As reported in my previous blog, I recently received an email from the Department of State (DOS) definitively affirming that, contrary to Mayor Ron Kim’s many assertions, the City Attorney is a public official and therefore subject to a residency requirement. We reported earlier that the residency requirement could be waived by the passage by the NY State Legislature of a Home Rule bill as had been done many times for many municipalities throughout the state.
Foothills Business Daily followed up with the New York State DOS and spoke with someone in the DOS press office.
That office did not dispute their department’s earlier determination that, contrary to Mayor Kim’s assertions, the City Attorney is a public officer. The office, according to the story, “seemed” to agree with Mayor Kim, though, that the residency requirement could also be changed through the passage of a local law. They hedged on this, recommending that the New York State Attorney General should be contacted for further clarification of its opinions on this issue
All of this prompted me to do more research.
I knew that recently the city of Mechanicville similarly wanted to remove the residency requirement for their City Attorney. They enlisted the help of Assemblywoman Carrie Woerner and Senator Daphne Jordan to get the state legislature to pass a Home Rule bill that would exempt the city from the requirement. The bill was passed just seven months ago on June 11, 2021. As noted in an earlier post, Section 3 has many similar additions exempting the residency requirement for other municipalities.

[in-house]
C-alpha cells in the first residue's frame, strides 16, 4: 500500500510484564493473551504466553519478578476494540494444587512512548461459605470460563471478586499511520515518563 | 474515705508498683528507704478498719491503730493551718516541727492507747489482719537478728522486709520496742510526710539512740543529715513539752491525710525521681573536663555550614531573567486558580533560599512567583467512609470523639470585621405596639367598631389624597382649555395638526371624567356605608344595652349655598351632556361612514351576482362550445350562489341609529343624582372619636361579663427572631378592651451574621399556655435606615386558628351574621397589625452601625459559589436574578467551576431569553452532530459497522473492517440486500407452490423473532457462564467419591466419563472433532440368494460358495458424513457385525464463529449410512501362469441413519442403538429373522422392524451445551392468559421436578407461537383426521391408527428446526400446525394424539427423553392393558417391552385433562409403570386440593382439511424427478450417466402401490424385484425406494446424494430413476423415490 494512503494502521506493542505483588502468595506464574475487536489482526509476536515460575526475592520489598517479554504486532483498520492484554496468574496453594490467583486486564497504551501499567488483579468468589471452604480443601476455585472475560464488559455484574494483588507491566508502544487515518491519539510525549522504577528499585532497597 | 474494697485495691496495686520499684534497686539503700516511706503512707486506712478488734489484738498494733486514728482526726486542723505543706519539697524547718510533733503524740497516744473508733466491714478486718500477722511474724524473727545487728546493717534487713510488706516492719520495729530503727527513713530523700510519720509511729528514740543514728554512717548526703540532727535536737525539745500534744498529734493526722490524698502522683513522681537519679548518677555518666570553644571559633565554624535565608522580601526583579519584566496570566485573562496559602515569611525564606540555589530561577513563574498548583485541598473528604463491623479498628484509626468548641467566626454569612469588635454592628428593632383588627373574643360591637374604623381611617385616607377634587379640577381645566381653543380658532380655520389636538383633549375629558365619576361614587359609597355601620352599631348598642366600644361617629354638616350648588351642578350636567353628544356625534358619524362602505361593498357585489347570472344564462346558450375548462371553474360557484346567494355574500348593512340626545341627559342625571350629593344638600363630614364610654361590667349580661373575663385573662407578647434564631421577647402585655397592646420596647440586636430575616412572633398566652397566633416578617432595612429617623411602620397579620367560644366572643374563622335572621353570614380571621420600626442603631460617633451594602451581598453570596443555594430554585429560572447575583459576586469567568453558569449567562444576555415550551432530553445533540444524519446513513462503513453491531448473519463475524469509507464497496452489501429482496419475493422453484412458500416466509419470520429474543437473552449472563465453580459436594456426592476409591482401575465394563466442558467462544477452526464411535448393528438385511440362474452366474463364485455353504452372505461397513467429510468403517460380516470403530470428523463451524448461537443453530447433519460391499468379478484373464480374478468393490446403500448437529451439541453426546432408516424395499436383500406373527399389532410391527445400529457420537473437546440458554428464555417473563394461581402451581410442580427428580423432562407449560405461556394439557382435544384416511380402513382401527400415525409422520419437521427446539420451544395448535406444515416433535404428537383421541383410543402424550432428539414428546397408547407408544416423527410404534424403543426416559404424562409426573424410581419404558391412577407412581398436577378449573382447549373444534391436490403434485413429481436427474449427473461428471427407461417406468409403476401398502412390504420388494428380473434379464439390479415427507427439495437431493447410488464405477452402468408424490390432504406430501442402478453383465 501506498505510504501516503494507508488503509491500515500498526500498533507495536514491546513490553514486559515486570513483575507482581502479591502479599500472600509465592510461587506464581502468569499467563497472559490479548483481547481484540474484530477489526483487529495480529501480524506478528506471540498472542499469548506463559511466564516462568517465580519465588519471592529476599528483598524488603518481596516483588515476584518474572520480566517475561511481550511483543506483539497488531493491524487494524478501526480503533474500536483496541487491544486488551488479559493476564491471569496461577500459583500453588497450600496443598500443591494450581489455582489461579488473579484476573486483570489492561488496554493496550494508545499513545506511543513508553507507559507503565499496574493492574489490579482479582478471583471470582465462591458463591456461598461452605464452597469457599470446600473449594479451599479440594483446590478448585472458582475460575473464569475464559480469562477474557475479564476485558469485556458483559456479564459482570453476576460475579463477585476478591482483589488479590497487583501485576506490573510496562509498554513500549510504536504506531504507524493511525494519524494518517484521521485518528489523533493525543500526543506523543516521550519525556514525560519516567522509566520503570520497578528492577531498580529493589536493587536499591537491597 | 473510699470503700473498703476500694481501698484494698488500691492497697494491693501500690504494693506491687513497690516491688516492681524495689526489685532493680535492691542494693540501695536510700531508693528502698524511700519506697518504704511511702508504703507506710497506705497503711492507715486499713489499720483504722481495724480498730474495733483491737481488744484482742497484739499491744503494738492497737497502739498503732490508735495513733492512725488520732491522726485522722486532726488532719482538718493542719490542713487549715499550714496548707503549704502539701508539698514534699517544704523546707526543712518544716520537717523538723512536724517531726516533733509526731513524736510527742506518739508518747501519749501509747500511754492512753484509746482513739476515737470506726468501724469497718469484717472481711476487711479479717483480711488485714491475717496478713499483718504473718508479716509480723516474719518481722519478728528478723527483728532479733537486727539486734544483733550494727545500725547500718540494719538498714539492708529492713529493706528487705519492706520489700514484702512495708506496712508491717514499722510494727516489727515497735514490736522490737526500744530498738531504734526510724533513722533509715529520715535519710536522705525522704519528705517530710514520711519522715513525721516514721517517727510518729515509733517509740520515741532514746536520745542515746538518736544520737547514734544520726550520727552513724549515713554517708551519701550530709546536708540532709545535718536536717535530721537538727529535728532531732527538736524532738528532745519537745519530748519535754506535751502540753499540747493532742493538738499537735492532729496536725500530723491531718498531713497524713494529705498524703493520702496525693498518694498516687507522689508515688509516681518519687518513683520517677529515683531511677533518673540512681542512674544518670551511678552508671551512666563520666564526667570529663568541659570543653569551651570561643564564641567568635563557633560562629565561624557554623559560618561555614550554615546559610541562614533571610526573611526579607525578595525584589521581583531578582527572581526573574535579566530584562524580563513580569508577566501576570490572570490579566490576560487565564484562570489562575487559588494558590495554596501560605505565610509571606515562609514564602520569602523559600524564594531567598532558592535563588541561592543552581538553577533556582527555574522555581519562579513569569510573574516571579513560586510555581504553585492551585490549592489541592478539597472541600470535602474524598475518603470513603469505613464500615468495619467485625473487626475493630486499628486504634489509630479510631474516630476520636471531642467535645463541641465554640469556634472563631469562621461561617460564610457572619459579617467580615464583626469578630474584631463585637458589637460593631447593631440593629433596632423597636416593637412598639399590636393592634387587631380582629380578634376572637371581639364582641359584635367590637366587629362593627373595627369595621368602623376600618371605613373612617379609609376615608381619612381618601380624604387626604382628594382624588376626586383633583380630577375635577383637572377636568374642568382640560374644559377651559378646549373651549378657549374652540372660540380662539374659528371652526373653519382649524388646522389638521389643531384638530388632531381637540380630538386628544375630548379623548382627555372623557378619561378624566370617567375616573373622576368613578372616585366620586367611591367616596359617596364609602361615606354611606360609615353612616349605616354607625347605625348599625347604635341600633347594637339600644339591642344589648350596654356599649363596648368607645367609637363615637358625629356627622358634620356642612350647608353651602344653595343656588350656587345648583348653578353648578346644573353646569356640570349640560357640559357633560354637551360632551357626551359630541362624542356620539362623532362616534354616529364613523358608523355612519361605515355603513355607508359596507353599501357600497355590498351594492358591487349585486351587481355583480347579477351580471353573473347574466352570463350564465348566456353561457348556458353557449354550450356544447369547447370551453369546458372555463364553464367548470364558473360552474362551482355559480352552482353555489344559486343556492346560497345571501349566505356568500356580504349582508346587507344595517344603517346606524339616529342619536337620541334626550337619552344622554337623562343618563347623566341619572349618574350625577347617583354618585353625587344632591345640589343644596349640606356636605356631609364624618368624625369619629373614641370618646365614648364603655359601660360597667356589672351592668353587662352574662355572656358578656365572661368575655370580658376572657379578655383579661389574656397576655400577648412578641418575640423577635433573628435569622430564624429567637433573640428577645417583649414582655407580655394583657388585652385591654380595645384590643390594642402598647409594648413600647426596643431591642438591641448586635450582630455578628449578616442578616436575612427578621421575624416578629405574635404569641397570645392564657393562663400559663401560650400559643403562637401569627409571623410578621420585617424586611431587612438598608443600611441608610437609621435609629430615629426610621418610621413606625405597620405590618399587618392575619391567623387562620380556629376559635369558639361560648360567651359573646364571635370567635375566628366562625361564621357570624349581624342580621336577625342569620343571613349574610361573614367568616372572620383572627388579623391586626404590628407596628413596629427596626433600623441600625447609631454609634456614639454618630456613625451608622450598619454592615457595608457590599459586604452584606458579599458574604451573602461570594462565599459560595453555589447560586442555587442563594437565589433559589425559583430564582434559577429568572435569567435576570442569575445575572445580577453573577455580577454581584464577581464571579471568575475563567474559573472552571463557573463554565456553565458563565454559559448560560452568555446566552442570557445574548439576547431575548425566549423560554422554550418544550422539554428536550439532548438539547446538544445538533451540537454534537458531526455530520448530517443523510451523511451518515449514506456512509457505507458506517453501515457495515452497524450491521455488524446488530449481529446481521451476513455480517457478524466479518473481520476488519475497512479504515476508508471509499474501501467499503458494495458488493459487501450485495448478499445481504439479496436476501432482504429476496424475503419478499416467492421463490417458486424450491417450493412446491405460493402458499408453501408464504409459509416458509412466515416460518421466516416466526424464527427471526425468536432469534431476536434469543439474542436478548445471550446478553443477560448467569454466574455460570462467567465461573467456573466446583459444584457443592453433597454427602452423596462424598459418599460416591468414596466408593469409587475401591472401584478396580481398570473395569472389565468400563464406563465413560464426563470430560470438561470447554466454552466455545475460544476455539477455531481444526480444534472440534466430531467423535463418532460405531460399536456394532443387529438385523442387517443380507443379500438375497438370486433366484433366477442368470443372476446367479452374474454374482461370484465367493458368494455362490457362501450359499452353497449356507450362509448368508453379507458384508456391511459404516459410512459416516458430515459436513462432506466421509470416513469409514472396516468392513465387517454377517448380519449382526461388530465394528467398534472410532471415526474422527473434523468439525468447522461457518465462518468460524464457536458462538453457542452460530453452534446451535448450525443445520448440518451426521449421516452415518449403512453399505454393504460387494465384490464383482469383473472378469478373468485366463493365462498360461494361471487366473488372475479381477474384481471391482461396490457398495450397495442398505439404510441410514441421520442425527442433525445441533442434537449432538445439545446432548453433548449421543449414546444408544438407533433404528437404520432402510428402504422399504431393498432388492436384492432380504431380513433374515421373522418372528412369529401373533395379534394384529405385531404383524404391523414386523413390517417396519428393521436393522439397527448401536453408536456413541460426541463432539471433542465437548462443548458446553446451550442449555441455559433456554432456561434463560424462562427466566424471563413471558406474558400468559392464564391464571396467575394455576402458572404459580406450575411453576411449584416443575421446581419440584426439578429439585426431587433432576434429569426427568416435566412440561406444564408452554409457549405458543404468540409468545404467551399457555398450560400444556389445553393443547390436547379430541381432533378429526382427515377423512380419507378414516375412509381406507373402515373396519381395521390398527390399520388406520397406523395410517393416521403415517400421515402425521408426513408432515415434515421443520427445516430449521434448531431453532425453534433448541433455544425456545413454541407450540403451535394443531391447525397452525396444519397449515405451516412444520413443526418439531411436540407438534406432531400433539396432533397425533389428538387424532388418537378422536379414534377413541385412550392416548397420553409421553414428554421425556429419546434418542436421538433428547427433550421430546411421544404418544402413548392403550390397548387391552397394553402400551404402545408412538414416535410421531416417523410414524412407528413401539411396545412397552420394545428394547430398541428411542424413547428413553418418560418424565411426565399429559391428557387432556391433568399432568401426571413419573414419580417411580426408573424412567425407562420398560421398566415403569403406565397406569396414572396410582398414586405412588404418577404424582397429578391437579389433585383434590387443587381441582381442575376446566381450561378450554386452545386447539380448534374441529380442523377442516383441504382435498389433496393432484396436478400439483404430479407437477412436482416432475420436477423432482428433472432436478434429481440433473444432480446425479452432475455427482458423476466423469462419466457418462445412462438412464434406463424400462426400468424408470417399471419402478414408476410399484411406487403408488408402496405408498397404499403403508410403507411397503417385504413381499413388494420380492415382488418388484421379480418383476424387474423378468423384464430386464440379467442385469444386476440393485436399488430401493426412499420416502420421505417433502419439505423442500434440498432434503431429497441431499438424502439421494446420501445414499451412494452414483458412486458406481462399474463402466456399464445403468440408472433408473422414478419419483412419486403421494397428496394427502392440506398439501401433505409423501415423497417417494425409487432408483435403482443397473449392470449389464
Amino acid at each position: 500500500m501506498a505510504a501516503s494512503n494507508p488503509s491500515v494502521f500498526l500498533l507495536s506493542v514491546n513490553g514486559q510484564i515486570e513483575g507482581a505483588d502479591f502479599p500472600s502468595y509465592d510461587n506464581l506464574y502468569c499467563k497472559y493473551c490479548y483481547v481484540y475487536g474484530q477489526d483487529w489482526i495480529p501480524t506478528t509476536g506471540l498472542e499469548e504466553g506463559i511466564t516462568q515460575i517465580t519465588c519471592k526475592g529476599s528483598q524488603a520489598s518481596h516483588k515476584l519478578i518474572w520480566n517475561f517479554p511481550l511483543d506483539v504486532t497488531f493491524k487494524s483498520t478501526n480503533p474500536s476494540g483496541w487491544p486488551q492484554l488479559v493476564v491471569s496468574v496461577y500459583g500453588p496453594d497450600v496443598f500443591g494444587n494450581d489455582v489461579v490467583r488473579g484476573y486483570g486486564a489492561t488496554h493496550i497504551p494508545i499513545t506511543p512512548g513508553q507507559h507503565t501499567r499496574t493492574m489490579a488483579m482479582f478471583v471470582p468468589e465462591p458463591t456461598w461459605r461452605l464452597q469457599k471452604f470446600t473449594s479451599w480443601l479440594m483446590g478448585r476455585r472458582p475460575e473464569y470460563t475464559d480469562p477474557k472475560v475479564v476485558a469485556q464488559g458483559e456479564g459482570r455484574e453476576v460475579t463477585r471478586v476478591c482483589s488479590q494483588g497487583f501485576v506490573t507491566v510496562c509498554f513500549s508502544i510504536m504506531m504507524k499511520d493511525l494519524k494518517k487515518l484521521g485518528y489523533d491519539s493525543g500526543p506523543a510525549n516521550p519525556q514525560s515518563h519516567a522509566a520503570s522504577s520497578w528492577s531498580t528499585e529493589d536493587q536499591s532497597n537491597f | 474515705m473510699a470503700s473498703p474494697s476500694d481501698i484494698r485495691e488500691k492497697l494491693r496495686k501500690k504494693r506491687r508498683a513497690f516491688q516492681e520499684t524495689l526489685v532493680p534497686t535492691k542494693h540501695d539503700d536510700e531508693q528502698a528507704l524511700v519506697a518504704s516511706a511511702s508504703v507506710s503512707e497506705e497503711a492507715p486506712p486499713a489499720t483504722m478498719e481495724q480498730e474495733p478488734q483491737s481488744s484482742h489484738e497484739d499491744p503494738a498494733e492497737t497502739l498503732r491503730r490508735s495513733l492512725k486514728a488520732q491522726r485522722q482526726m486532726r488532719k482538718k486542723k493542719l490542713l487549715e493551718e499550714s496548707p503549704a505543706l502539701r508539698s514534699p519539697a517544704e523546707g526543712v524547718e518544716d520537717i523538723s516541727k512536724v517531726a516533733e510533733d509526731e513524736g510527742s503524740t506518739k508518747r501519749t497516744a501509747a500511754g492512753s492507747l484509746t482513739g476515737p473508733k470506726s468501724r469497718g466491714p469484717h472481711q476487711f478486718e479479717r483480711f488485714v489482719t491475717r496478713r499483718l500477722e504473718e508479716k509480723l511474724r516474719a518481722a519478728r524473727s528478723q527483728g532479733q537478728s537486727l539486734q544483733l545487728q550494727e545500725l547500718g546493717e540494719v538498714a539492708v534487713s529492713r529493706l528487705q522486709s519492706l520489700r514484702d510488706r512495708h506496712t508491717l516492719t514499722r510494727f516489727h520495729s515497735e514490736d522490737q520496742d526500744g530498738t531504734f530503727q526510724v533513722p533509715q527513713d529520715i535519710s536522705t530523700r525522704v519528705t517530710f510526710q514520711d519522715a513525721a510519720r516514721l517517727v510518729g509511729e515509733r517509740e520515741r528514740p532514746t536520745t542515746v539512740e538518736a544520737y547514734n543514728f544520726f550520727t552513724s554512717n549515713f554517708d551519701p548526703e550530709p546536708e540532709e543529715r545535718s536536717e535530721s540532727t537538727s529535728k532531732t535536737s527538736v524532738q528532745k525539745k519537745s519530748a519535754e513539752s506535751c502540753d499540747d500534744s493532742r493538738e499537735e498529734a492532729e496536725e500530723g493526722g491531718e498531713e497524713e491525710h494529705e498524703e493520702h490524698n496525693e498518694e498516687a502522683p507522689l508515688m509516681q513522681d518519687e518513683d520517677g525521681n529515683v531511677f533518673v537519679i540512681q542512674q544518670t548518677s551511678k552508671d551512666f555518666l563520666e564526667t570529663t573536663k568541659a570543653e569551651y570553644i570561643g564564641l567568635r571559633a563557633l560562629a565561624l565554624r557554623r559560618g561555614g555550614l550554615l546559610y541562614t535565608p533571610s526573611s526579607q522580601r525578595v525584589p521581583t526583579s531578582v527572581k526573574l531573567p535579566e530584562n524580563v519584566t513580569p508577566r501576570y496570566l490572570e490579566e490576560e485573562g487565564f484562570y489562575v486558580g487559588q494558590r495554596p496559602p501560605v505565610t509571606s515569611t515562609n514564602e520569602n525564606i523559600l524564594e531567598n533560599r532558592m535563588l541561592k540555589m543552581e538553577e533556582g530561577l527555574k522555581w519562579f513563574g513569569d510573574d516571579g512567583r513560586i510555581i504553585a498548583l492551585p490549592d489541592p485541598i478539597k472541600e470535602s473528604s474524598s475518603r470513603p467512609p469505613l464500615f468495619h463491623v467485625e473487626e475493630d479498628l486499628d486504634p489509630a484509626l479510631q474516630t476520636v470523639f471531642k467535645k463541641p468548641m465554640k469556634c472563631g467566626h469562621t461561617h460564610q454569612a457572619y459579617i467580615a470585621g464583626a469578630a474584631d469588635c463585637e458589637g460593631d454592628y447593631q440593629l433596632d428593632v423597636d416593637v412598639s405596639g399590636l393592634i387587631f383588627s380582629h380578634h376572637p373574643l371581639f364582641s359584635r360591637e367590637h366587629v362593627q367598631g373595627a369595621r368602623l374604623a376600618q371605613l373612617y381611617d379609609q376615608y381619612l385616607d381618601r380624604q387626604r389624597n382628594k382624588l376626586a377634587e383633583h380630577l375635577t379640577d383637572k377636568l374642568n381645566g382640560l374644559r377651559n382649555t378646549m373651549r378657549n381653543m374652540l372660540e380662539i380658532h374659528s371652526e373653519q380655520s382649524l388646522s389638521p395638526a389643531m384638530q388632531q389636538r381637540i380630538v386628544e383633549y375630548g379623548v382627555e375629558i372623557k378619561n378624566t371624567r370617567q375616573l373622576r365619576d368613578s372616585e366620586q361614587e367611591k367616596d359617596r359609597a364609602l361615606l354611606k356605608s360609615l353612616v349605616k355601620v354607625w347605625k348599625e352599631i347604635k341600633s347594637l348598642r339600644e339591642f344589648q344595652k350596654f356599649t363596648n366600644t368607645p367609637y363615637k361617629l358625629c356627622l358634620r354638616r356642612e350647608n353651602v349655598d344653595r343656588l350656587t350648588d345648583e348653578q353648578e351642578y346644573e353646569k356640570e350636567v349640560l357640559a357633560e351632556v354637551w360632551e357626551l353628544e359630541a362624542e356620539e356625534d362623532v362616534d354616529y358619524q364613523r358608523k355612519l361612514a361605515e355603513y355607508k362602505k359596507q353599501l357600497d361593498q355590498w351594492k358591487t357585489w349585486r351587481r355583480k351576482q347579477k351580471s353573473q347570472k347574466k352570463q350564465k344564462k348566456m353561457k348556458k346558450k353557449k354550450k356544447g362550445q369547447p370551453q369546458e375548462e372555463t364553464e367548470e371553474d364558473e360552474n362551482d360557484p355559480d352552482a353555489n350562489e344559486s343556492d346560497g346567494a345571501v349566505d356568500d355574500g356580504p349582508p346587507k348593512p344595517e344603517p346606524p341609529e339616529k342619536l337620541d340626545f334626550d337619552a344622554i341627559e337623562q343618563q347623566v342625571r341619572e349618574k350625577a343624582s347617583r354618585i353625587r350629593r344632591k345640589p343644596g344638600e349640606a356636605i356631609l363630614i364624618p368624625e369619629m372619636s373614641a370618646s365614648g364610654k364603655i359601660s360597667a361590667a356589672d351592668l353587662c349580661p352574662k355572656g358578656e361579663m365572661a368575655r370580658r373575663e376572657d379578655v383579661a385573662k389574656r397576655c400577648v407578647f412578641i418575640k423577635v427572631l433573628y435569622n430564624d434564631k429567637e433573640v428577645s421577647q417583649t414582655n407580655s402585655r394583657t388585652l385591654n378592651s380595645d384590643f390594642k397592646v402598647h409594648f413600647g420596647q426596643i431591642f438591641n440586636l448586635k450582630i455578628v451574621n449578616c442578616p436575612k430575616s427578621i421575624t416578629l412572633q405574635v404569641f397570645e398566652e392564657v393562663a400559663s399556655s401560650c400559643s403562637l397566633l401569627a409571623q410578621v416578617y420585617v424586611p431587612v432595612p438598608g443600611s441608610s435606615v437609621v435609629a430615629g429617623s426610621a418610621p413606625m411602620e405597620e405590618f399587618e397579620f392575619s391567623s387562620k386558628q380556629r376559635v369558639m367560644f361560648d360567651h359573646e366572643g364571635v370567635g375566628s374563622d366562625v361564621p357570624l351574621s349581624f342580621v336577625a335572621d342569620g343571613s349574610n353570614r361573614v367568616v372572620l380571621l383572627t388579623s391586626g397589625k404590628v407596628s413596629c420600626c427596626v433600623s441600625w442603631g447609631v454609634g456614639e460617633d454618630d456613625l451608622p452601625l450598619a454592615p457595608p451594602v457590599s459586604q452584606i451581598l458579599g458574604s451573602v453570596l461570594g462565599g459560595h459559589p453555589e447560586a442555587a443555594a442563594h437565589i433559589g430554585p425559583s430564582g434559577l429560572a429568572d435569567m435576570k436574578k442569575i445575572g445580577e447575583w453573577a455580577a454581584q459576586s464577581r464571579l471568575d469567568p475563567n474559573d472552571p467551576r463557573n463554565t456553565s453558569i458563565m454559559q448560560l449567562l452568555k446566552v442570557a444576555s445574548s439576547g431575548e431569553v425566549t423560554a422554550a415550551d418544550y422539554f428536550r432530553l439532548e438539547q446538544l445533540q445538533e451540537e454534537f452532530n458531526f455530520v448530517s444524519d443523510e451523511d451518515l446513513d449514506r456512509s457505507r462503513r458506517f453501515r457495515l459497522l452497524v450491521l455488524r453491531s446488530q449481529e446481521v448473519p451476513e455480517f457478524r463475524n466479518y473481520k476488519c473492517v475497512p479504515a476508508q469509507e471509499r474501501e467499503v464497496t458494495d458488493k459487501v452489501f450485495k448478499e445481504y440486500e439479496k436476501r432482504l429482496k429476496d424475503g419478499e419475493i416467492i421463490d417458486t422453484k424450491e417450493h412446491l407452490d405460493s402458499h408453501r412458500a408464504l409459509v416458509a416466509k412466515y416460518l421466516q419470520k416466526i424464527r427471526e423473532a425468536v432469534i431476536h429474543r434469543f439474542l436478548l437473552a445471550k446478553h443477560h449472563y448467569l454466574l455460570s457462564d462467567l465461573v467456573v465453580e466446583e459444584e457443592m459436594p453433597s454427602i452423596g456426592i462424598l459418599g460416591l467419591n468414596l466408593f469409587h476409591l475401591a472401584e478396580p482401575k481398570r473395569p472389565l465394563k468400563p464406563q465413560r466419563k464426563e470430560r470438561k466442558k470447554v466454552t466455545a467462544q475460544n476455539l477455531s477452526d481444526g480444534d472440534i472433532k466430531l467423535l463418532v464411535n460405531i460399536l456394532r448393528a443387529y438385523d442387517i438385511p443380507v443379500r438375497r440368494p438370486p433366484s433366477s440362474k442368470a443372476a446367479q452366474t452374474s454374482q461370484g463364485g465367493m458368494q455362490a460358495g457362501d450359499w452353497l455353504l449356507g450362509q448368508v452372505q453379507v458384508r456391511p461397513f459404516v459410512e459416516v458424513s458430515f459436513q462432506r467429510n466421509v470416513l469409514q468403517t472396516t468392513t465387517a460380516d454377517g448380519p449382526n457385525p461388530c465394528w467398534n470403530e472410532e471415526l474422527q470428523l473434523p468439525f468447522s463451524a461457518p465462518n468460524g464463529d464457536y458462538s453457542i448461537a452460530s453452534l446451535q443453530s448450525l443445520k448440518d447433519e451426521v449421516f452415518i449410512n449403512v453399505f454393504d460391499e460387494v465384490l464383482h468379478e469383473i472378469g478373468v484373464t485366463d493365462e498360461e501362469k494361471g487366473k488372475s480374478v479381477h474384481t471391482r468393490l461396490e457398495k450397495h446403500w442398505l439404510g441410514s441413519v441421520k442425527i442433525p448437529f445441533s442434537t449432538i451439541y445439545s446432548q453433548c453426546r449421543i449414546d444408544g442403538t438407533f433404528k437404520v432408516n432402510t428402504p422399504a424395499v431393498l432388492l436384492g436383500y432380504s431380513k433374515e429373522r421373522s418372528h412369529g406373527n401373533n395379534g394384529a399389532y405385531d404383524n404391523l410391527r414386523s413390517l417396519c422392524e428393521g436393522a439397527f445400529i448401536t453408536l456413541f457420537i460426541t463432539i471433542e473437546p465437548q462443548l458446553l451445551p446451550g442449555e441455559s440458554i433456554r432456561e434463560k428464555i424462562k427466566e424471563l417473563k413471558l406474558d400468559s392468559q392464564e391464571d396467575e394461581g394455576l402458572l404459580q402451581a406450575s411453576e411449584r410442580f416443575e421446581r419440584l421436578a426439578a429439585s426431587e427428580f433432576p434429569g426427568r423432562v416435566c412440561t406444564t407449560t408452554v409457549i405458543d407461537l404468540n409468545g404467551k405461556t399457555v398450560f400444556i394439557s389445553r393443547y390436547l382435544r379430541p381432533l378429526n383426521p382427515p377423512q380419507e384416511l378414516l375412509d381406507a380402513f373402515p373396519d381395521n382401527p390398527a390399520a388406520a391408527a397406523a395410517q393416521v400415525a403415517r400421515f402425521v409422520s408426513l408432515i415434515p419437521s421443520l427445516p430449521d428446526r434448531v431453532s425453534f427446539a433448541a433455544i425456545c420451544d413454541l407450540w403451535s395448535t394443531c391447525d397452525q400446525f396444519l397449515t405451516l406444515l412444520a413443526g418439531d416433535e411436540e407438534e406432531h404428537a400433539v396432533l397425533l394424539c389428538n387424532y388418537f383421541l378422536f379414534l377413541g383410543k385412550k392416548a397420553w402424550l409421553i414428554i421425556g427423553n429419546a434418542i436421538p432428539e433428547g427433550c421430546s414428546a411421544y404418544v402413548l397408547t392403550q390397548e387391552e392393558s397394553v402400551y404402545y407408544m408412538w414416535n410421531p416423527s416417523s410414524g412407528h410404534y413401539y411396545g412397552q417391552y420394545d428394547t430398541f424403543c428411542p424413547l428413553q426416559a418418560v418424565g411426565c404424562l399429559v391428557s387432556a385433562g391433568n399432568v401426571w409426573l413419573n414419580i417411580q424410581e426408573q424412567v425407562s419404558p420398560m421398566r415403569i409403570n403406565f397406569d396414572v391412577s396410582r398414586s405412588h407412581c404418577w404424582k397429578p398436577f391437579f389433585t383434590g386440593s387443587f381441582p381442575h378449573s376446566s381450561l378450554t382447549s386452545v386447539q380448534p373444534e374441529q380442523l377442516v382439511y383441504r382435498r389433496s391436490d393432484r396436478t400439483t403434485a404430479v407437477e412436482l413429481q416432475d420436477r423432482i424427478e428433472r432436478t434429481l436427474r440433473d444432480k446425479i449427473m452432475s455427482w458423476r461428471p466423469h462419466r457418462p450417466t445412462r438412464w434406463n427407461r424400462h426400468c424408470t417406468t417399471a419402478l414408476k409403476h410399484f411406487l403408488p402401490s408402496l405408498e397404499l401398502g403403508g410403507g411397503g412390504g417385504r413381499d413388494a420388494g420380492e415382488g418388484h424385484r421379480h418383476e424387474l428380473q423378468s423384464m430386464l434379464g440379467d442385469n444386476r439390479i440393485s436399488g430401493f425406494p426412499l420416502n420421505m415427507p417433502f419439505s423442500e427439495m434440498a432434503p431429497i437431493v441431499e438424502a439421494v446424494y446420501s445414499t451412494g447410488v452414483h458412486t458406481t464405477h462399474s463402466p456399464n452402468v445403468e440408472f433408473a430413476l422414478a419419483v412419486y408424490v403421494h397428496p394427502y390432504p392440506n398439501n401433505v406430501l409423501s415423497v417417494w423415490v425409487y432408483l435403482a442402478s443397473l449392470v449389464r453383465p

It was interesting to me that Mechanicville chose not to take the seemingly simpler route of passing a local law. What I found in my research, consistent with the caution shown by the DOS press secretary, was that the history of the Public Officers Law on residency is marked by conflicting opinions and court cases. Attorneys that I spoke with offered that the conservative approach was to opt for the state legislative solution Mechanicville chose rather than a local law.
The Path Forward
As people may recall, Mayor Kim originally crafted a resolution that was submitted for the pre-agenda meeting of the City Council regarding the City Attorney. The resolution included a whereas clause that incorrectly asserted that the City Attorney was not a Public Officer. Apparently, Mayor Kim simply assumed that if he asserted that the City Attorney was not a public officer, there was no need to even address the residency obstacle.
While Mayor Kim has steadfastly held to his position that the City Attorney is not a public officer, at Tuesday night’s meeting he allowed for its possibility and offered that a local law could circumvent the problem.
A local law is different from a simple resolution. I don’t understand all of the distinctions except that it requires a public hearing and must be registered with the state upon adoption.
I can only say that had the Mayor enjoyed the assistance of the two attorneys who he chose not to reappoint, he might have avoided the torturous and prolonged process he has followed and Saratoga Springs might now have a City Attorney.
I know he believes he is saving money by personally providing legal counsel to the city. One might hope that this experience would humble him to acknowledge that whatever his background as a bankruptcy attorney, it is not sufficient when it comes to municipal law. He would be better served by focusing on his role as Mayor and relying on an attorney with expertise in municipal law.